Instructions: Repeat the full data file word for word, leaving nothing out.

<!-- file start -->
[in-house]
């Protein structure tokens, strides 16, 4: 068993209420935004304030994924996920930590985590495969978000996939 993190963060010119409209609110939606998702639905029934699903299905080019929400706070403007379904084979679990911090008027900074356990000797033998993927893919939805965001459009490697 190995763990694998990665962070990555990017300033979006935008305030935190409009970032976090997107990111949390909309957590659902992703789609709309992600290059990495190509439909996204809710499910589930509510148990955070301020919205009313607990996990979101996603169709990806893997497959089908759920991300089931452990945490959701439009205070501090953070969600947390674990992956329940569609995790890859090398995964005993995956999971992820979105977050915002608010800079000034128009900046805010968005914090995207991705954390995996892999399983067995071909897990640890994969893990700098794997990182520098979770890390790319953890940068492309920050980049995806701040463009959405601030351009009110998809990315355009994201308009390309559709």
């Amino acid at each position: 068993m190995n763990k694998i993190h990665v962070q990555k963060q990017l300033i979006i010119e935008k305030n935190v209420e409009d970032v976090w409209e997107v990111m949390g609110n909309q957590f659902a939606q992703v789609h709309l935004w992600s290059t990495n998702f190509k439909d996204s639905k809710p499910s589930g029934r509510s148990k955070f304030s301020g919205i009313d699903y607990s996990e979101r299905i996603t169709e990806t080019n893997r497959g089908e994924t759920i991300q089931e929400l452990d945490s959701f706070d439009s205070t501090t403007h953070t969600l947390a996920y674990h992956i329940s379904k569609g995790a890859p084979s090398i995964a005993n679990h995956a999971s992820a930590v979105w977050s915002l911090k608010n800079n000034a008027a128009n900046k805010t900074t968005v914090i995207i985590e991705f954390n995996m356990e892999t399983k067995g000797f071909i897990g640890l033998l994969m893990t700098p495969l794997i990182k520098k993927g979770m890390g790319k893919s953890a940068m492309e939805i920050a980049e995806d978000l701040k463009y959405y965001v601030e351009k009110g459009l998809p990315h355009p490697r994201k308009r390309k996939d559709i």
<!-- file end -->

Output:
[in-house]
């Protein structure tokens, strides 16, 4: 068993209420935004304030994924996920930590985590495969978000996939 993190963060010119409209609110939606998702639905029934699903299905080019929400706070403007379904084979679990911090008027900074356990000797033998993927893919939805965001459009490697 190995763990694998990665962070990555990017300033979006935008305030935190409009970032976090997107990111949390909309957590659902992703789609709309992600290059990495190509439909996204809710499910589930509510148990955070301020919205009313607990996990979101996603169709990806893997497959089908759920991300089931452990945490959701439009205070501090953070969600947390674990992956329940569609995790890859090398995964005993995956999971992820979105977050915002608010800079000034128009900046805010968005914090995207991705954390995996892999399983067995071909897990640890994969893990700098794997990182520098979770890390790319953890940068492309920050980049995806701040463009959405601030351009009110998809990315355009994201308009390309559709």
């Amino acid at each position: 068993m190995n763990k694998i993190h990665v962070q990555k963060q990017l300033i979006i010119e935008k305030n935190v209420e409009d970032v976090w409209e997107v990111m949390g609110n909309q957590f659902a939606q992703v789609h709309l935004w992600s290059t990495n998702f190509k439909d996204s639905k809710p499910s589930g029934r509510s148990k955070f304030s301020g919205i009313d699903y607990s996990e979101r299905i996603t169709e990806t080019n893997r497959g089908e994924t759920i991300q089931e929400l452990d945490s959701f706070d439009s205070t501090t403007h953070t969600l947390a996920y674990h992956i329940s379904k569609g995790a890859p084979s090398i995964a005993n679990h995956a999971s992820a930590v979105w977050s915002l911090k608010n800079n000034a008027a128009n900046k805010t900074t968005v914090i995207i985590e991705f954390n995996m356990e892999t399983k067995g000797f071909i897990g640890l033998l994969m893990t700098p495969l794997i990182k520098k993927g979770m890390g790319k893919s953890a940068m492309e939805i920050a980049e995806d978000l701040k463009y959405y965001v601030e351009k009110g459009l998809p990315h355009p490697r994201k308009r390309k996939d559709i």